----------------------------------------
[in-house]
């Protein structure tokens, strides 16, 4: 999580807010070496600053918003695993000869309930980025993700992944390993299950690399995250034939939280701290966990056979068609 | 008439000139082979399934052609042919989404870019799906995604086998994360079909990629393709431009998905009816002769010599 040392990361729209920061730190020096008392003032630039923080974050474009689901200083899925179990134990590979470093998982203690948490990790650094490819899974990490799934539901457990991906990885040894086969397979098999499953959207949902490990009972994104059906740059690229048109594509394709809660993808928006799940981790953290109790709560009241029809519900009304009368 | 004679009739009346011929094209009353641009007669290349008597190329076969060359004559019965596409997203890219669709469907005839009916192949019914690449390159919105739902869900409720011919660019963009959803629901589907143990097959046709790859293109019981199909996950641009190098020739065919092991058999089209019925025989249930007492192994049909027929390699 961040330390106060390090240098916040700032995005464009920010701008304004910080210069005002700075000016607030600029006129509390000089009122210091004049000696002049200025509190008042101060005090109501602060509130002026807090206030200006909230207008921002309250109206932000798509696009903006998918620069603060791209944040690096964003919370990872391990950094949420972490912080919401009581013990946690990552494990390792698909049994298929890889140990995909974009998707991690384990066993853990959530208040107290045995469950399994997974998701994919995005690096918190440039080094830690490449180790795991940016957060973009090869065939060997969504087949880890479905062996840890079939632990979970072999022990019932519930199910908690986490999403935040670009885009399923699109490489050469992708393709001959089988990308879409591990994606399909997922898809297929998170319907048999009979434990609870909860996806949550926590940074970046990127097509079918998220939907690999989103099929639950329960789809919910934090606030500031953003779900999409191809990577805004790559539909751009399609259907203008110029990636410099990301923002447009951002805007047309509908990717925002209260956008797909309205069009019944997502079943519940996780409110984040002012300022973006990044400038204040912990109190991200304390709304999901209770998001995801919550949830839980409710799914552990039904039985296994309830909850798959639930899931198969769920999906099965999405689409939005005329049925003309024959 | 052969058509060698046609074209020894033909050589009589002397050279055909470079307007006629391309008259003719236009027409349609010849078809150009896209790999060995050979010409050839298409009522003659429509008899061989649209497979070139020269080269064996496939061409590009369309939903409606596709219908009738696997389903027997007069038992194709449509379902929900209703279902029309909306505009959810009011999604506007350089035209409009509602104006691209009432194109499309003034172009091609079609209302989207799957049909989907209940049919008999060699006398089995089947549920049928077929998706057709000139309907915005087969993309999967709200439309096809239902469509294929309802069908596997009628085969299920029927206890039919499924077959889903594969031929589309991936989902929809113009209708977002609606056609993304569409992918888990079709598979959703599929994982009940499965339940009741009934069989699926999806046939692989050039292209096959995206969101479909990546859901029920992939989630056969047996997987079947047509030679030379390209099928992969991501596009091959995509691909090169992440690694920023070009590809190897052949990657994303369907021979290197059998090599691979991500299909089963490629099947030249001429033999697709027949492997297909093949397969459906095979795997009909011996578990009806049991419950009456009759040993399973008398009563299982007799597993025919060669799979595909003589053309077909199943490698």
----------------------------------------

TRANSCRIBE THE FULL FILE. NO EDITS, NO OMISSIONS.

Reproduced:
[in-house]
């Protein structure tokens, strides 16, 4: 999580807010070496600053918003695993000869309930980025993700992944390993299950690399995250034939939280701290966990056979068609 | 008439000139082979399934052609042919989404870019799906995604086998994360079909990629393709431009998905009816002769010599 040392990361729209920061730190020096008392003032630039923080974050474009689901200083899925179990134990590979470093998982203690948490990790650094490819899974990490799934539901457990991906990885040894086969397979098999499953959207949902490990009972994104059906740059690229048109594509394709809660993808928006799940981790953290109790709560009241029809519900009304009368 | 004679009739009346011929094209009353641009007669290349008597190329076969060359004559019965596409997203890219669709469907005839009916192949019914690449390159919105739902869900409720011919660019963009959803629901589907143990097959046709790859293109019981199909996950641009190098020739065919092991058999089209019925025989249930007492192994049909027929390699 961040330390106060390090240098916040700032995005464009920010701008304004910080210069005002700075000016607030600029006129509390000089009122210091004049000696002049200025509190008042101060005090109501602060509130002026807090206030200006909230207008921002309250109206932000798509696009903006998918620069603060791209944040690096964003919370990872391990950094949420972490912080919401009581013990946690990552494990390792698909049994298929890889140990995909974009998707991690384990066993853990959530208040107290045995469950399994997974998701994919995005690096918190440039080094830690490449180790795991940016957060973009090869065939060997969504087949880890479905062996840890079939632990979970072999022990019932519930199910908690986490999403935040670009885009399923699109490489050469992708393709001959089988990308879409591990994606399909997922898809297929998170319907048999009979434990609870909860996806949550926590940074970046990127097509079918998220939907690999989103099929639950329960789809919910934090606030500031953003779900999409191809990577805004790559539909751009399609259907203008110029990636410099990301923002447009951002805007047309509908990717925002209260956008797909309205069009019944997502079943519940996780409110984040002012300022973006990044400038204040912990109190991200304390709304999901209770998001995801919550949830839980409710799914552990039904039985296994309830909850798959639930899931198969769920999906099965999405689409939005005329049925003309024959 | 052969058509060698046609074209020894033909050589009589002397050279055909470079307007006629391309008259003719236009027409349609010849078809150009896209790999060995050979010409050839298409009522003659429509008899061989649209497979070139020269080269064996496939061409590009369309939903409606596709219908009738696997389903027997007069038992194709449509379902929900209703279902029309909306505009959810009011999604506007350089035209409009509602104006691209009432194109499309003034172009091609079609209302989207799957049909989907209940049919008999060699006398089995089947549920049928077929998706057709000139309907915005087969993309999967709200439309096809239902469509294929309802069908596997009628085969299920029927206890039919499924077959889903594969031929589309991936989902929809113009209708977002609606056609993304569409992918888990079709598979959703599929994982009940499965339940009741009934069989699926999806046939692989050039292209096959995206969101479909990546859901029920992939989630056969047996997987079947047509030679030379390209099928992969991501596009091959995509691909090169992440690694920023070009590809190897052949990657994303369907021979290197059998090599691979991500299909089963490629099947030249001429033999697709027949492997297909093949397969459906095979795997009909011996578990009806049991419950009456009759040993399973008398009563299982007799597993025919060669799979595909003589053309077909199943490698």